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Issue Home January 21, 2003 Site Home

Along The Way... With P. Jay
Slices Of Life
100 Years Ago
Straight From Starrucca

Along The Way... With P. Jay

Moments To Remember

I know three people in Susquehanna County who will never forget January 16, 2003.

With the thermometer hovering around the 20-degree mark, Sheriff Lance Benedict; Mary Evans, recorder of deeds; and, Sue Eddleston, prothonotary/clerk of courts, were among a contingent of county Republicans who stood in line for more than an hour waiting to get inside the University of Scranton’s Byron Recreation Center where President George W. Bush was scheduled to speak.

While all three admitted they were froze by the time they got indoors, none of them had any regrets. And why would they? These are three staunch Republicans whose hero was coming to town. I remember standing in line in similar weather conditions more than 50 years ago waiting to get into a Hank Williams Sr. concert. You can never duplicate moments like that.

"The only other time I was that cold," Mrs. Evans said, "was when I went to Scranton a few years ago to see the Steamtown Marathon."

And what about the President’s speech?

"I was impressed," Mrs. Evans said. "He came here and spoke on a very, very important issue."

"It was interesting," said Mrs. Eddleston, "to think that here in Scranton, Pennsylvania, was the President of the United States. And he was so down to earth. I thought he was fair in what he would like to see proposed."

Without a doubt, Sheriff Benedict made the quote of the day: "The only ones that weren’t impressed were the attorneys."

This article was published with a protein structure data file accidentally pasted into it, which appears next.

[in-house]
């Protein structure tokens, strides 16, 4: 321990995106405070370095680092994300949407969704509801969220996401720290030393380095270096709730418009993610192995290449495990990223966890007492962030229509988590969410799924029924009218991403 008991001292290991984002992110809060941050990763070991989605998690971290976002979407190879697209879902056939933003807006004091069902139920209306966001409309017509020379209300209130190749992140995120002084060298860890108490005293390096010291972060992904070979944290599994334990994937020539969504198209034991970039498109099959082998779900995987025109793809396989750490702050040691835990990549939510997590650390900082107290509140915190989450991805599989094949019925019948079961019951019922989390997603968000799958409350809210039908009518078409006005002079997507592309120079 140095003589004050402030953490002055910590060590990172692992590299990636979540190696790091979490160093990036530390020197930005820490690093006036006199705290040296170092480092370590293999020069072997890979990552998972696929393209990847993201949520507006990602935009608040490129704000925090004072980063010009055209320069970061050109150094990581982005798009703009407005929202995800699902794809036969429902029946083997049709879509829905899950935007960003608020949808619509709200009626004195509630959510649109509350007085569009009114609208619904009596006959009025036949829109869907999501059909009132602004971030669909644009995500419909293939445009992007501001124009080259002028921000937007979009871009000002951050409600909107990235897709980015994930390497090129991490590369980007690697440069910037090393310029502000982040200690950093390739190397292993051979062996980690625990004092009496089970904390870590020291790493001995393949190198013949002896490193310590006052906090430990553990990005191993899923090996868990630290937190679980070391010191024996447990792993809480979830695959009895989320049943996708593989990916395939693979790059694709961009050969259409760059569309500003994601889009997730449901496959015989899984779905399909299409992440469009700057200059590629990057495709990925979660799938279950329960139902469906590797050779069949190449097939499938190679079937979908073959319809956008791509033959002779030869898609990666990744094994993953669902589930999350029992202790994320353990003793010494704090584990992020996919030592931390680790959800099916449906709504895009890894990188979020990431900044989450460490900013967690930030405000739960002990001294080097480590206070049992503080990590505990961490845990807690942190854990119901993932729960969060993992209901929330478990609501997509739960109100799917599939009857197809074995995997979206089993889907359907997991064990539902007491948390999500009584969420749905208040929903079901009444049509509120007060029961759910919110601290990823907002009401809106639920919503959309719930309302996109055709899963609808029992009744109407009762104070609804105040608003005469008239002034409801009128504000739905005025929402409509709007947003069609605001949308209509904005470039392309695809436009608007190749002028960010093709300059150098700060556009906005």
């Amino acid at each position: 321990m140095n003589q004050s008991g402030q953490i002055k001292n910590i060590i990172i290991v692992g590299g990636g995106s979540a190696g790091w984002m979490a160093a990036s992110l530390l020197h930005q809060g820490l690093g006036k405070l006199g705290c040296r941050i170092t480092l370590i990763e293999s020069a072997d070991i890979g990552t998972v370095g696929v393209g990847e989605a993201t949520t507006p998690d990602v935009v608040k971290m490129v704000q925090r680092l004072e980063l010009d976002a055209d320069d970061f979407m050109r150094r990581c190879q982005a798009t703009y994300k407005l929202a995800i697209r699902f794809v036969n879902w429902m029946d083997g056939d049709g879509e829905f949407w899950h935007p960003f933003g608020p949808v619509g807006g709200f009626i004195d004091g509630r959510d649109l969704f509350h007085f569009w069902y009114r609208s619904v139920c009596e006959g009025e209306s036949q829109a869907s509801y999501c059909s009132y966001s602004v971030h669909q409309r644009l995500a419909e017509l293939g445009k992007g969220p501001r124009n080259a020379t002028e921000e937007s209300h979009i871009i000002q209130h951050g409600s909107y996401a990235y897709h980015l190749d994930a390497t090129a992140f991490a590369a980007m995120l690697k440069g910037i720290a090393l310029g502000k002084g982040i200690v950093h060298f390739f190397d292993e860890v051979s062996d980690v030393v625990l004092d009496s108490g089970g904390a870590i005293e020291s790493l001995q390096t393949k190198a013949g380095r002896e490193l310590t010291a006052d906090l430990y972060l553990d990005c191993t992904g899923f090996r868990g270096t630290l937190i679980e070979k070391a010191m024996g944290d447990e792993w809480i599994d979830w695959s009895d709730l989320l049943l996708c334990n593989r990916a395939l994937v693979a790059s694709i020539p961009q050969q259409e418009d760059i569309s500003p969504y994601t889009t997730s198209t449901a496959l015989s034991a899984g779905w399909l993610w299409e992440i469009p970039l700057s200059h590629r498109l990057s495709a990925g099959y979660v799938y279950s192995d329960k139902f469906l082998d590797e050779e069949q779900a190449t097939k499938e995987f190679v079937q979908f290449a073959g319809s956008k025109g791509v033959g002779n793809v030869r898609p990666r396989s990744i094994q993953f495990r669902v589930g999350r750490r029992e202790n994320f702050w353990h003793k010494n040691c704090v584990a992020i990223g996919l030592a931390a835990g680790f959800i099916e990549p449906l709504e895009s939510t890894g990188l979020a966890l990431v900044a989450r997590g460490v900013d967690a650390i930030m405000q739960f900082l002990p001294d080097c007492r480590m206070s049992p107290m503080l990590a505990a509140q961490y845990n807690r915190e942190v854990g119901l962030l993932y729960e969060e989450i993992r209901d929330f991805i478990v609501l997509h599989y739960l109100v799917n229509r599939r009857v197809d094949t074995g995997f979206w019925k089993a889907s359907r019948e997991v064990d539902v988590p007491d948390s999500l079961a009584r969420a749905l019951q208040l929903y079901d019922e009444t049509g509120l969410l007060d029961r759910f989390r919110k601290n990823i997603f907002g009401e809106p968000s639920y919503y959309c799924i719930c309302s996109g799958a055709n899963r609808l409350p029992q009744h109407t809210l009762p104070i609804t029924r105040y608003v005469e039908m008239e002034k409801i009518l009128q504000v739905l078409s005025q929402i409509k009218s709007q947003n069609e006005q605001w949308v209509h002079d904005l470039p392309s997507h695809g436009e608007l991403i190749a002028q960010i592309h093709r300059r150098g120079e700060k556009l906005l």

Marcho Out

From very reliable sources comes word that Commissioner Gary Marcho has definitely decided that he will not seek another term. We are told that Marcho Man is frustrated by the treatment he has received from the Republican Party and the press.

I don’t know how he managed to start on the wrong foot with some of the GOP’s top guns, but as a member of the Fourth Estate I can tell you that his faux pas did him in. If Mr. Marcho thought that he could pull off all the shenanigans that he managed to cram into a year and not have the press write anything about it, then he is not as smart as I thought.

Meanwhile, Lee Smith, Mr. Marcho’s Republican colleague (?) on the board has sent out letters seeking support for his bid for another term. Ever cognizant of the fact that it was he and Mr. Marcho who razed historic Colonial Hall a dozen years ago, a controversial move that is still criticized today, Mr. Smith puts dressing on that wound before his opponents open it up.